Task forces instead of formal staff departments

In Teal companies, voluntary task forces are often used to perform tasks typically carried out by traditional staff departments. This has multiple benefits: Employees can find ways to express talents and gifts their primary role might not call for. They can develop areas of expertise that can then be shared with others in the organization. Task forces are also formidable learning opportunities; people pick up technical and leadership skills from more experienced colleagues in a modern-day form of apprenticeship.[3] See also Staff Functions

Frequently Asked Questions

Teal organizations trust the collective intelligence of the system. While this may seem risky or outright foolish, if we reflect on lessons learned in the domain of economics, we have reached a general consensus that the centralized planning committees of the Soviet Union were ineffective. While contemporary approaches to capitalism leave much to be desired, the free-market system where a myriad of players sense and respond to signals, make decisions, and coordinate among themselves has proven to be more flexible and responsive. This means, that things occasionally fall through the cracks, but this is often to be welcomed as the outcome of a collective prioritization effort; the system simply roots out a project that doesn't seem promising or important after all.[4]

Agile and lean can be naturally and deeply embedded in Teal project teams. FAVI is an example: "The factory was an eager and early adopter of Japanese manufacturing techniques; it masters continuous improvement like few others, a critical capability to survive and thrive in the low-margin automotive business... A very simple process is at work: whenever a team stumbles upon a problem or an opportunity, as happens every day, the issue is logged in a logbook. Anybody can volunteer to tackle an item by writing his or her initials next to the issue in the logbook. Typically, the two or three people that are most affected or interested decide to join forces and analyze the issue. If no one picks up a certain problem or opportunity, it probably means it is not important. Otherwise, it will come up again, and someone will end up tackling it... no one bothers with statistics, master plans, project management software, or reporting. There is a simple reminder mechanism: operators have asked a woman working in administration to go through the logs once in awhile, and if there are items that have been open for more than three months, to remind people who have signed up to tackle the issue about their commitment. Teams have found this gentle prodding to be helpful."[5]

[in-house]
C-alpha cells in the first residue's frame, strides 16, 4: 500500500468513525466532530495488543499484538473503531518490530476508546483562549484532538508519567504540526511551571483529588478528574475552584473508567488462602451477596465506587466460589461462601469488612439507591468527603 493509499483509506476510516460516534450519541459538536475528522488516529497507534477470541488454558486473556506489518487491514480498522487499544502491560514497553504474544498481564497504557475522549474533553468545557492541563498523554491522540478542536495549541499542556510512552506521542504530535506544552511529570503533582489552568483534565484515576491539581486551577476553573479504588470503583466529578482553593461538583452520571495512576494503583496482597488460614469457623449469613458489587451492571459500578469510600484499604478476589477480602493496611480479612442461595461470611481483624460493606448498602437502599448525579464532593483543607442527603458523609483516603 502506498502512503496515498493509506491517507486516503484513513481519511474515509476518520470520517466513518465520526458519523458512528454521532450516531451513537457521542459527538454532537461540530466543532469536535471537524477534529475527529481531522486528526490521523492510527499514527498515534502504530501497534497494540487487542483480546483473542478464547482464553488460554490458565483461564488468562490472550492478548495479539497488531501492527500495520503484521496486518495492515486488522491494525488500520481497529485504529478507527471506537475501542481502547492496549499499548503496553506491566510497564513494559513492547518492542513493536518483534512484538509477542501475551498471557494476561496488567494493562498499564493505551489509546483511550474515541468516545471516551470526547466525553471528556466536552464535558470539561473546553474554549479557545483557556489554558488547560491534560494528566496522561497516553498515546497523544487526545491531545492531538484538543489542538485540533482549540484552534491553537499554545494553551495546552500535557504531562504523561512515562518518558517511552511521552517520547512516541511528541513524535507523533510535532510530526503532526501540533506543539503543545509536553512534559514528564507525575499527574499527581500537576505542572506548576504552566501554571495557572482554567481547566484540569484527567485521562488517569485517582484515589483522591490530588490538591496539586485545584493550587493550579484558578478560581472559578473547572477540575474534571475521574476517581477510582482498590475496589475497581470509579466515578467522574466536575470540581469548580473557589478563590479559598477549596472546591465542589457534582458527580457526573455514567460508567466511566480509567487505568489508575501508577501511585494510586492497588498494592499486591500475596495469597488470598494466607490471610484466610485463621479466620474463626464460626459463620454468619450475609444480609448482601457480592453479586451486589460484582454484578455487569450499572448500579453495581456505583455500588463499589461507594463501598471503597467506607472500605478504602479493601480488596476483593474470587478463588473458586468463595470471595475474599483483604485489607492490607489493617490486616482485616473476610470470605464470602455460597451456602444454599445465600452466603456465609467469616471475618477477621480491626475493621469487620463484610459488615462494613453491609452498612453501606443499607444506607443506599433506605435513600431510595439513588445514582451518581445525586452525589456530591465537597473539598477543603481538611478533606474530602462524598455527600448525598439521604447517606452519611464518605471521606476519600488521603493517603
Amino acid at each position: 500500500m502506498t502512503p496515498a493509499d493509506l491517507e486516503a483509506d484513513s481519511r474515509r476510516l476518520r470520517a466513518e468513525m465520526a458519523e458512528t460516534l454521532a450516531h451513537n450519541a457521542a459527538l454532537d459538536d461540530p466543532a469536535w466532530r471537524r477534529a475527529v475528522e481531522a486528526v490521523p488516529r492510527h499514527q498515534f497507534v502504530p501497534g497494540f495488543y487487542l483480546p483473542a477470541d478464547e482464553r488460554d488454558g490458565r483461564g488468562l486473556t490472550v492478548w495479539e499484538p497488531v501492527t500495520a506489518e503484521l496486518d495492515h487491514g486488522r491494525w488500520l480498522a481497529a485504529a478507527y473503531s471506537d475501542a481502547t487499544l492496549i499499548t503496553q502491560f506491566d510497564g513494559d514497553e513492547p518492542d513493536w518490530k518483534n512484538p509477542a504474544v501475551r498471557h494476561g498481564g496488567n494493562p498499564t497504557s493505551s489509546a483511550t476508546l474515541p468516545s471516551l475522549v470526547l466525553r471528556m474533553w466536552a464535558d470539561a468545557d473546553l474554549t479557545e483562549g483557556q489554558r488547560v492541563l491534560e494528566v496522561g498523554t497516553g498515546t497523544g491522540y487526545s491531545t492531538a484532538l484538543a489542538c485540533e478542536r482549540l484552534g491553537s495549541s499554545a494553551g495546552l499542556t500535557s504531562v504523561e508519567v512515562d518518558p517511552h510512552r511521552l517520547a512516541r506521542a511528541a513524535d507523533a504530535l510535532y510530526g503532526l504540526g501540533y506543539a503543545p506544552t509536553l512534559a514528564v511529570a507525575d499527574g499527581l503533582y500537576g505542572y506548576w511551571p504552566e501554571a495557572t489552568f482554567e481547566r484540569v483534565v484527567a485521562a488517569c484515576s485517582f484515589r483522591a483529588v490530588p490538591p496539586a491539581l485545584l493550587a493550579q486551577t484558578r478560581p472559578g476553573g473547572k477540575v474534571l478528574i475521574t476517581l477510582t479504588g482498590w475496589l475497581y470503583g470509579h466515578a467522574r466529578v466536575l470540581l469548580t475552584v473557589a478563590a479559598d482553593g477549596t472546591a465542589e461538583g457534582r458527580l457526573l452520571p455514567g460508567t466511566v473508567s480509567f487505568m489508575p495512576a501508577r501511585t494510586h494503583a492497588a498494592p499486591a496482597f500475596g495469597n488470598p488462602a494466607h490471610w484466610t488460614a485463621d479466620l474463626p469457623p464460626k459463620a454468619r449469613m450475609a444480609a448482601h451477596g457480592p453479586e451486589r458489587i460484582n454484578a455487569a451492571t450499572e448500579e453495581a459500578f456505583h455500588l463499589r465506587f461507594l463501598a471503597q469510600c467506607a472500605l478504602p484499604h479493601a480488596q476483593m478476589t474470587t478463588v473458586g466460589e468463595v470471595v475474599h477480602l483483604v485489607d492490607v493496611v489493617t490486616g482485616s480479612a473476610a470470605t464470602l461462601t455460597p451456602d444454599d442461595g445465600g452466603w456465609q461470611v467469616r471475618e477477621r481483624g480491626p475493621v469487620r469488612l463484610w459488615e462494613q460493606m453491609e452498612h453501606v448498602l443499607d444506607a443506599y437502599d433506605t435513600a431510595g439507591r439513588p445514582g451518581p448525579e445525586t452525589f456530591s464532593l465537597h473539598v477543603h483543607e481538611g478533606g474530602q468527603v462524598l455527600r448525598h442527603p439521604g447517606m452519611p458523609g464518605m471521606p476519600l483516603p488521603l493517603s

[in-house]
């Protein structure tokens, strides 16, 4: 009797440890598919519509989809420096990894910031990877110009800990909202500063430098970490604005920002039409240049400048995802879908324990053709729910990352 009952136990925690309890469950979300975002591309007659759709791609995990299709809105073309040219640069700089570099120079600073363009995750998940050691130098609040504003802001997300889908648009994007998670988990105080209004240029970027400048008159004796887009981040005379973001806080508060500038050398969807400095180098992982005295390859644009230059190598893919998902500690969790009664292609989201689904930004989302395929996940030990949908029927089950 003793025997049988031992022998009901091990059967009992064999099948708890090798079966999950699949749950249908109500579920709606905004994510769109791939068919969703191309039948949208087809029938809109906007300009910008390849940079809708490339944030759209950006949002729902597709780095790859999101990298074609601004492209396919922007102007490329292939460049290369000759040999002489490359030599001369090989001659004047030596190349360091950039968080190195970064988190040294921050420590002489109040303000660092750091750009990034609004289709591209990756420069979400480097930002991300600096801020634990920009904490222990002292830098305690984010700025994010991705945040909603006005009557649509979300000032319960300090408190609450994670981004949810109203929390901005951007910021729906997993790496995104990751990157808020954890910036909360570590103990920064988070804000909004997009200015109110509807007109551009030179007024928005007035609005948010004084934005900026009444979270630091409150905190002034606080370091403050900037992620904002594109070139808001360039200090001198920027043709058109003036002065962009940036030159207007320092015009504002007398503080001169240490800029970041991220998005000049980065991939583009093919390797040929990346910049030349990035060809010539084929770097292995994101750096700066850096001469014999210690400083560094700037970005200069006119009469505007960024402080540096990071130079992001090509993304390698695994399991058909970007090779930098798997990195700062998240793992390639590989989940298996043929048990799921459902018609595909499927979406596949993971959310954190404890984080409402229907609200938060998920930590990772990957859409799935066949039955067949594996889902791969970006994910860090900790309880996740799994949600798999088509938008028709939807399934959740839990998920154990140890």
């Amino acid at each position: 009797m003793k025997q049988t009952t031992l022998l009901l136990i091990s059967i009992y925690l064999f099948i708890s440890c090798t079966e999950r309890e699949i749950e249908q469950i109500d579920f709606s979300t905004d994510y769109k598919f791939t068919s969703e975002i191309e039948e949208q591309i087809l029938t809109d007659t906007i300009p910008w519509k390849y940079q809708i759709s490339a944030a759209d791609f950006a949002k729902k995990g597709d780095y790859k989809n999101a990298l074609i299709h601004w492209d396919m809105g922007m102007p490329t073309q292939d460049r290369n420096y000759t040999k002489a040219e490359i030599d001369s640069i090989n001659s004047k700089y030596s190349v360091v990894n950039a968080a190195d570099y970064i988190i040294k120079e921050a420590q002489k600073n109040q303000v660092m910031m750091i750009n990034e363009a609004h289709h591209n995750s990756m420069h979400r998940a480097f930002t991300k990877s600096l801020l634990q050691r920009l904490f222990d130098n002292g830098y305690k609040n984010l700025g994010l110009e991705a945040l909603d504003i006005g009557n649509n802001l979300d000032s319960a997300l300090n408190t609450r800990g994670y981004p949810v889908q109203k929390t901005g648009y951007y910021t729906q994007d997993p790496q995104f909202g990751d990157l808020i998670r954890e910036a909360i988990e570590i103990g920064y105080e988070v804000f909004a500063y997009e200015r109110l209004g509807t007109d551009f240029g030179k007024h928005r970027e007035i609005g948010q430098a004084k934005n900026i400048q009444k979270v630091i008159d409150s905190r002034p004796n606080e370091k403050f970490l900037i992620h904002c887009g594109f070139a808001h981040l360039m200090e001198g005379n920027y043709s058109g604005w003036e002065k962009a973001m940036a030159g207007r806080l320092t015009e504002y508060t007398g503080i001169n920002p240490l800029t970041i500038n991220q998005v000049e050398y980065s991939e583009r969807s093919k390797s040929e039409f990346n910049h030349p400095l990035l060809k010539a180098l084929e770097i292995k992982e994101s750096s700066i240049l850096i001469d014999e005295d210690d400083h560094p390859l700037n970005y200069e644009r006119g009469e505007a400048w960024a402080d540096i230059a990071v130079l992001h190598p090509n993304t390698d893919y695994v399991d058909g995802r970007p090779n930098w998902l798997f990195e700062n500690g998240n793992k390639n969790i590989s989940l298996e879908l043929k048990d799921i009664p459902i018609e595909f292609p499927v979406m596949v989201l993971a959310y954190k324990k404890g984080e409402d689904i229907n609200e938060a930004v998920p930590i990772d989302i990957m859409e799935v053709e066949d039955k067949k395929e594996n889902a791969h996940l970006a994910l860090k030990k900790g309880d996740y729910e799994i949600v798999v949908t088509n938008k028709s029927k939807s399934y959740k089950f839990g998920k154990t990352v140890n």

In Teal, project teams and task forces are self-organized and voluntary. They are not created by upper management or commanded by a team leader.


In Teal, people are not limited to a single role or job description. They can join teams and task forces that match their interests and talents and are encouraged to use both their rational and intuitive minds to prioritize which projects to join.

Evolutionary purpose

Individuals and groups listen for what they sense is needed right now, and form project teams as required. Likewise, they trust, that if no one can find time to work on the project, it's because it's not important to the organization’s purpose right now.

Concrete cases for inspiration

AES replaced staff with task forces and mandated time allocated to them.

With 40,000 people scattered around the globe but only around 100 staff in its headquarters in Arlington, Virginia, AES had no central maintenance or safety departments, no purchasing, no HR, and no internal audit departments. The company came up with the "80-20 rule": every person working at AES, from cleaning staff to engineer, was expected to spend on average 80 percent of their time on their primary role and make themselves available for the other 20 percent in one or more of the many tasks forces that existed around the company.[6].